Aug 8, 2014 0
Why Would Affirming Belief in Scientific Progress Seem to Reduce Environmentally Friendly Behavior?
Marijn Meijers and Bastiaan Rutjens attribute these results to compensatory control theory, which states that humans have a strong desire to see the world as “meaningful, ordered, and structured.” According to this school of thought, if we’re convinced some powerful force—be it God or science—has things under control, we can comfortably remain passive. But fear of chaos leads us to take things into our own hands, increasing our motivation to take action. (Tom Jacobs, Pacific Standard)
How Mobile Phones Affect Face-to-Face Social Interactions
Feelings of “interconnectedness” (rated by agreement with statements like “I felt close to my conversation partner”) were reduced for pairs in which a mobile device was placed on the table or held by one of them. Similarly, “empathetic concern” (measured by items like “To what extent did your conversation partner make an effort to understand your thoughts and feelings about the topic you discussed?”) was rated lower by pairs in which a mobile device was brought into view. (Christian Jarrett, BPS Research Digest)
Morality in the Brain
Using new technology, brain researchers are beginning to tease apart the biology that underlies our decisions to behave badly or do good deeds. They’re even experimenting with ways to alter our judgments of what is right and wrong, and our deep gut feelings of moral conviction. One thing is certain: We may think in simple terms of “good” and “evil,” but that’s not how it looks in the brain at all. (Carey Goldberg, CommonHealth, WBUR)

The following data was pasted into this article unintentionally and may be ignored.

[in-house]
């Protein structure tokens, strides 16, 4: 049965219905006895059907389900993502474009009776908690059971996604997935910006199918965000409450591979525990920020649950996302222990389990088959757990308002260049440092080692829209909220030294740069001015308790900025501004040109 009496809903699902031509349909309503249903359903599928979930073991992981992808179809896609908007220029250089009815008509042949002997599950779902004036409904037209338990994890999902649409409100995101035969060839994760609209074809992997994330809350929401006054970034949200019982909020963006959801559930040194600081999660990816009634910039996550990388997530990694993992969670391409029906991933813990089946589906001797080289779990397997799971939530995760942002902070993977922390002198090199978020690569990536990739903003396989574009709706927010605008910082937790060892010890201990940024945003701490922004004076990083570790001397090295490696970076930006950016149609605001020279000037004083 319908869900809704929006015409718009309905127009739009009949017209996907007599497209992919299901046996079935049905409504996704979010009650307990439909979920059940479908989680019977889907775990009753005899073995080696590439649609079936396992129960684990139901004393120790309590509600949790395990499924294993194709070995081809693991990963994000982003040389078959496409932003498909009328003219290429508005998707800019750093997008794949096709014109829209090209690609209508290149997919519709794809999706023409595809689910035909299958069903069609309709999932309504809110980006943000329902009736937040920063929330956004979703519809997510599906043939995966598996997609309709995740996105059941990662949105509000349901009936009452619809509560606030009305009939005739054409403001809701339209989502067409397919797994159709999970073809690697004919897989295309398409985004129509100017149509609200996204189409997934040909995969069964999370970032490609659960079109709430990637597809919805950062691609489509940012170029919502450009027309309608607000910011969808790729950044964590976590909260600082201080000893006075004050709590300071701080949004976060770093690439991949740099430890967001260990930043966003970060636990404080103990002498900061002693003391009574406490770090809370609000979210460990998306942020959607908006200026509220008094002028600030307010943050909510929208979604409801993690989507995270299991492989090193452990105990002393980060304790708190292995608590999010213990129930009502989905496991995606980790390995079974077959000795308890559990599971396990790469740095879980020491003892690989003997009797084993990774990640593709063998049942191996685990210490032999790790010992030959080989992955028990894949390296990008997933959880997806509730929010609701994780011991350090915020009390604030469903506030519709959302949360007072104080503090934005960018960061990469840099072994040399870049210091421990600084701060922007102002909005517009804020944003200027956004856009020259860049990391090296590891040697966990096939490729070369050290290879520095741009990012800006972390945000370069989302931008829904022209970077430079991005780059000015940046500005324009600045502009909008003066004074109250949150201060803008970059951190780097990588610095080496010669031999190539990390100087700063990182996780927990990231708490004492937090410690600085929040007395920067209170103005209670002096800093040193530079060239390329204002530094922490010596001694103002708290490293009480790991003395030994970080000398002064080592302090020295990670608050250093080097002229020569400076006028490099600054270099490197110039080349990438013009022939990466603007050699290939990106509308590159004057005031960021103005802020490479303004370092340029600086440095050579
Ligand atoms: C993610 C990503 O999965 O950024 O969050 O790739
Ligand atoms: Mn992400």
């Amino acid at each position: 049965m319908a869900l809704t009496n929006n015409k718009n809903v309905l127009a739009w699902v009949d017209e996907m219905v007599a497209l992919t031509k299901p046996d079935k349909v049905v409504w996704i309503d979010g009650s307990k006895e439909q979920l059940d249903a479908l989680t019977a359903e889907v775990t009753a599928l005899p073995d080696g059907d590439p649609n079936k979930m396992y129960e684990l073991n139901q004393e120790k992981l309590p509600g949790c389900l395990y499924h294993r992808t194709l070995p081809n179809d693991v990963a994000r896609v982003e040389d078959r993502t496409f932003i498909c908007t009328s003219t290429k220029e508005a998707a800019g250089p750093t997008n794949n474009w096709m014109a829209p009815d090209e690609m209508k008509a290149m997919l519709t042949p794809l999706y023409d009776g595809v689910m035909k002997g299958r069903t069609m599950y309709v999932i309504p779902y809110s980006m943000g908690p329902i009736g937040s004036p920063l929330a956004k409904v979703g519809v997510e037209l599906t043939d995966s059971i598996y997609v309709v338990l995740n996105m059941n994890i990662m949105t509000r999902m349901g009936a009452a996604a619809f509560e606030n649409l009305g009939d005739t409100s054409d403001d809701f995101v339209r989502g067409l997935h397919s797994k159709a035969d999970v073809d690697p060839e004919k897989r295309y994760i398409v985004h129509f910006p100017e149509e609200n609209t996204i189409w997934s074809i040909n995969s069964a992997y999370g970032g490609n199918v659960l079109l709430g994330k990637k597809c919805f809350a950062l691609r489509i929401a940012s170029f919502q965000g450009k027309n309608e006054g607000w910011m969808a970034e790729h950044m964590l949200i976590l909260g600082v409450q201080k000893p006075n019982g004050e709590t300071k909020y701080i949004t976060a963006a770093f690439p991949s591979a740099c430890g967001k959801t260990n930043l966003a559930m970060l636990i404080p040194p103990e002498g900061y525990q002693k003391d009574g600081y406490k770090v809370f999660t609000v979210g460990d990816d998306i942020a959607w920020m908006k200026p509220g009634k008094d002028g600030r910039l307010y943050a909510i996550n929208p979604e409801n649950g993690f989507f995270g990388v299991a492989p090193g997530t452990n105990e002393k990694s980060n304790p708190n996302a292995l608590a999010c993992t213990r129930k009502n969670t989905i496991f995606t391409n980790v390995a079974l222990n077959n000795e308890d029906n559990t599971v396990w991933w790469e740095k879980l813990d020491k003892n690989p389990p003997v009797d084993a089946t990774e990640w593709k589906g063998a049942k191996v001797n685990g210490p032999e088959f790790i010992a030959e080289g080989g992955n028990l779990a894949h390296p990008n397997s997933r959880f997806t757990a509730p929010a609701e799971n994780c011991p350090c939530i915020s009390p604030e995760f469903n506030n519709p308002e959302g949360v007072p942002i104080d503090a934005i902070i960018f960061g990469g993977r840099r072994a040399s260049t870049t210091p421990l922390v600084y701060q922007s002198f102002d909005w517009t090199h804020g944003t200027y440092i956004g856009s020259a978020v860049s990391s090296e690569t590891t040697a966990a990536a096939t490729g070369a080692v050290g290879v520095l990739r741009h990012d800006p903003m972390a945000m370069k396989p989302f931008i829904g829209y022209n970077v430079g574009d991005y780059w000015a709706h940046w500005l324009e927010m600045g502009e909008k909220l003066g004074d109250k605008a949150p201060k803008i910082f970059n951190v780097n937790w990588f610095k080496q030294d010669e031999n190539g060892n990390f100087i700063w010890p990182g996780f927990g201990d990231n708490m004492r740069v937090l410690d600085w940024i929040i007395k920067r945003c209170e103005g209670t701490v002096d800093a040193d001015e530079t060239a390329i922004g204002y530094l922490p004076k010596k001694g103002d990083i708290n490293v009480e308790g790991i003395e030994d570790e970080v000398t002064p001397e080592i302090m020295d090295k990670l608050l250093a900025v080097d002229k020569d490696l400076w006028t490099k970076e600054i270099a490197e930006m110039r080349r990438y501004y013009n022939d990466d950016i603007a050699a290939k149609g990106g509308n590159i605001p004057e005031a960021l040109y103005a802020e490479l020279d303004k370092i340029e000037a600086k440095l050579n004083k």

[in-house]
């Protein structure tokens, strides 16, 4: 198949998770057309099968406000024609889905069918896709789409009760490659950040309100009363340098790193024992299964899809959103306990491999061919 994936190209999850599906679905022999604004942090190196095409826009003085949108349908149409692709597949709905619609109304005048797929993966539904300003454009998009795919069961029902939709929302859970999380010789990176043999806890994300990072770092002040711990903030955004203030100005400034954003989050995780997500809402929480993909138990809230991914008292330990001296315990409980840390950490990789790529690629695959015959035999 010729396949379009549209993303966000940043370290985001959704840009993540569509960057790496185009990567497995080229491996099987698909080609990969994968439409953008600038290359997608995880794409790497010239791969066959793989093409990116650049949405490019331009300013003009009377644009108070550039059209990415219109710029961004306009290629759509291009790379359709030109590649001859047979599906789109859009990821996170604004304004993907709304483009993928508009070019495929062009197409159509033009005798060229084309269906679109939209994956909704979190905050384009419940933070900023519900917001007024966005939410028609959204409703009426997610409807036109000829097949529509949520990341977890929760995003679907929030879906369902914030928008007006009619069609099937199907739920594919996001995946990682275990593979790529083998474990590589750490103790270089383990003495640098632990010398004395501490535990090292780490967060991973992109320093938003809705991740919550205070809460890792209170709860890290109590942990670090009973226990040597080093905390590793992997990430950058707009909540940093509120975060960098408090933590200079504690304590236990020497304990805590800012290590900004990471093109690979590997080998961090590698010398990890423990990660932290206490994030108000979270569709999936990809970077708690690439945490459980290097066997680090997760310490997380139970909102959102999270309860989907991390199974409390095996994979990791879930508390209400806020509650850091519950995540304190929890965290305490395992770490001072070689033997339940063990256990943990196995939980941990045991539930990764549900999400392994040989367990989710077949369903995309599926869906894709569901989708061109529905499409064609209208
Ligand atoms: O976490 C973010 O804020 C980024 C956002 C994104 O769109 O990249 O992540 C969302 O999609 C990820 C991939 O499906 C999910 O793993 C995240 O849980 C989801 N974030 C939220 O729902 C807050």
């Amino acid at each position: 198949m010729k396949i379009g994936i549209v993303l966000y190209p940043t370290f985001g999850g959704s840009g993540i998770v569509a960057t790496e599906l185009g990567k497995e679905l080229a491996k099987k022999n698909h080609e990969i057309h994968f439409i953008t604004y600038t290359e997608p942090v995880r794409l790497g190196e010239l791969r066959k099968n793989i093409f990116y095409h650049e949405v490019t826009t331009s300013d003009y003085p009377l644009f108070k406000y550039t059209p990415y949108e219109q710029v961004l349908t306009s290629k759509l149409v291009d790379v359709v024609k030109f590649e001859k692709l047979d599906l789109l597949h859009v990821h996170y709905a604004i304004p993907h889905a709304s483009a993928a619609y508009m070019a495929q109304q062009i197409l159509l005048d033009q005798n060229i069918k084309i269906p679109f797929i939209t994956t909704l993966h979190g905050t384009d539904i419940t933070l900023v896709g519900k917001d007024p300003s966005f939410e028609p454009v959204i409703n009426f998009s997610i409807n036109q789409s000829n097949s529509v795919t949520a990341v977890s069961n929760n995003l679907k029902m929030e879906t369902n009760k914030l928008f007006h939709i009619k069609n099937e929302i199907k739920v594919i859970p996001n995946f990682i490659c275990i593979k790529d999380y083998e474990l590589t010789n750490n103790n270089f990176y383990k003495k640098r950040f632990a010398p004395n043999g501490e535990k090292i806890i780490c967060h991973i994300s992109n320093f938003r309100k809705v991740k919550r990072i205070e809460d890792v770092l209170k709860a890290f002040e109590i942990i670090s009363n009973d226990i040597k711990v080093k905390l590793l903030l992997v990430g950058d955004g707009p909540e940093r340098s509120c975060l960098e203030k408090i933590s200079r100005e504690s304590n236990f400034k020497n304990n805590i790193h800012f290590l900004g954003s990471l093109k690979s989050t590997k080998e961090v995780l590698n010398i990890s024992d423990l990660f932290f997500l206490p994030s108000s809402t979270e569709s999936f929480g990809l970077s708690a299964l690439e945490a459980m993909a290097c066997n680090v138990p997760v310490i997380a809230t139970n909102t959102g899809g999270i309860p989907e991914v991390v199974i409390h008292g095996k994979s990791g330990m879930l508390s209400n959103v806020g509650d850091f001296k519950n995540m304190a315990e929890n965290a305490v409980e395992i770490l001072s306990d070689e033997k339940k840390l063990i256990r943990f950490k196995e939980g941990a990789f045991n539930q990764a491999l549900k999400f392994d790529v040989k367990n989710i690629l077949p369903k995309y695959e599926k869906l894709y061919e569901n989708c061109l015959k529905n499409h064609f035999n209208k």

Carey Goldberg: More than once lately, brain scientists have told me, “You won’t get your answer here. That’s the purview of philosophy.” The drill goes like this: They boggle my mind with the ways they’re beginning to be able to dissect and tweak the brain processes that underlie our moral selves, from decisions to judgments to feelings. I eventually ask something like, “But if it’s all the brain, if it’s all biology, then what does that mean for free will? For moral responsibility? Blame for bad deeds? Credit for good?” And they reply, a bit apologetically, “That’s not a scientific question. It’s a normative one. Try philosophy.” So I did. (CommonHealth, WBUR)
A preview EP showcasing songs from the upcoming Baba Brinkman album “The Rap Guide to Religion,” which explores the study of religious behavior from an evolutionary perspective.